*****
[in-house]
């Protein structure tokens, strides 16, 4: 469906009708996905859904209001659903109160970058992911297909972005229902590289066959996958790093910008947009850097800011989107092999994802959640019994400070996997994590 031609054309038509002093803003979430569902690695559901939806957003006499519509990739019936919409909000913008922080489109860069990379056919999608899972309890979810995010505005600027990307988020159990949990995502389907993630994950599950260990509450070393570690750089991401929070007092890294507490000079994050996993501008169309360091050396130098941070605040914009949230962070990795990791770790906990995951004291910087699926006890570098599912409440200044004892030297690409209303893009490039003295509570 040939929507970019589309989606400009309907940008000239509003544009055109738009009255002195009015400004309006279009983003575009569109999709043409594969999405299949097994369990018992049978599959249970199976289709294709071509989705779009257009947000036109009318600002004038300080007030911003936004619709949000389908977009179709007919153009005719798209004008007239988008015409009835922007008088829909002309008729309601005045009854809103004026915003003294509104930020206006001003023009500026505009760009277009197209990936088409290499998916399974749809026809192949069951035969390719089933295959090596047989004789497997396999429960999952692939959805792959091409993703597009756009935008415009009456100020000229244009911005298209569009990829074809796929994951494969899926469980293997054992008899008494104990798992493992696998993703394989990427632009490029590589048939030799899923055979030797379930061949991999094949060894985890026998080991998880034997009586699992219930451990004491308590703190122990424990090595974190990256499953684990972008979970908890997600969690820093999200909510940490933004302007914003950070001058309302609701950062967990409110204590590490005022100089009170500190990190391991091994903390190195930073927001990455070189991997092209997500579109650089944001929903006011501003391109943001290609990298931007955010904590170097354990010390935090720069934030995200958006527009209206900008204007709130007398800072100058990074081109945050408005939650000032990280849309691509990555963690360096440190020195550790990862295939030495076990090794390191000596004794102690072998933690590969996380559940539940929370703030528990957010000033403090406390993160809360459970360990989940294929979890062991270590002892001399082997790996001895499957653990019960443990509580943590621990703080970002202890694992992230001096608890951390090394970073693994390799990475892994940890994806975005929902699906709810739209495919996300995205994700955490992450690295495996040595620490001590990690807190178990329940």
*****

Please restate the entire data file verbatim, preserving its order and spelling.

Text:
[in-house]
């Protein structure tokens, strides 16, 4: 469906009708996905859904209001659903109160970058992911297909972005229902590289066959996958790093910008947009850097800011989107092999994802959640019994400070996997994590 031609054309038509002093803003979430569902690695559901939806957003006499519509990739019936919409909000913008922080489109860069990379056919999608899972309890979810995010505005600027990307988020159990949990995502389907993630994950599950260990509450070393570690750089991401929070007092890294507490000079994050996993501008169309360091050396130098941070605040914009949230962070990795990791770790906990995951004291910087699926006890570098599912409440200044004892030297690409209303893009490039003295509570 040939929507970019589309989606400009309907940008000239509003544009055109738009009255002195009015400004309006279009983003575009569109999709043409594969999405299949097994369990018992049978599959249970199976289709294709071509989705779009257009947000036109009318600002004038300080007030911003936004619709949000389908977009179709007919153009005719798209004008007239988008015409009835922007008088829909002309008729309601005045009854809103004026915003003294509104930020206006001003023009500026505009760009277009197209990936088409290499998916399974749809026809192949069951035969390719089933295959090596047989004789497997396999429960999952692939959805792959091409993703597009756009935008415009009456100020000229244009911005298209569009990829074809796929994951494969899926469980293997054992008899008494104990798992493992696998993703394989990427632009490029590589048939030799899923055979030797379930061949991999094949060894985890026998080991998880034997009586699992219930451990004491308590703190122990424990090595974190990256499953684990972008979970908890997600969690820093999200909510940490933004302007914003950070001058309302609701950062967990409110204590590490005022100089009170500190990190391991091994903390190195930073927001990455070189991997092209997500579109650089944001929903006011501003391109943001290609990298931007955010904590170097354990010390935090720069934030995200958006527009209206900008204007709130007398800072100058990074081109945050408005939650000032990280849309691509990555963690360096440190020195550790990862295939030495076990090794390191000596004794102690072998933690590969996380559940539940929370703030528990957010000033403090406390993160809360459970360990989940294929979890062991270590002892001399082997790996001895499957653990019960443990509580943590621990703080970002202890694992992230001096608890951390090394970073693994390799990475892994940890994806975005929902699906709810739209495919996300995205994700955490992450690295495996040595620490001590990690807190178990329940």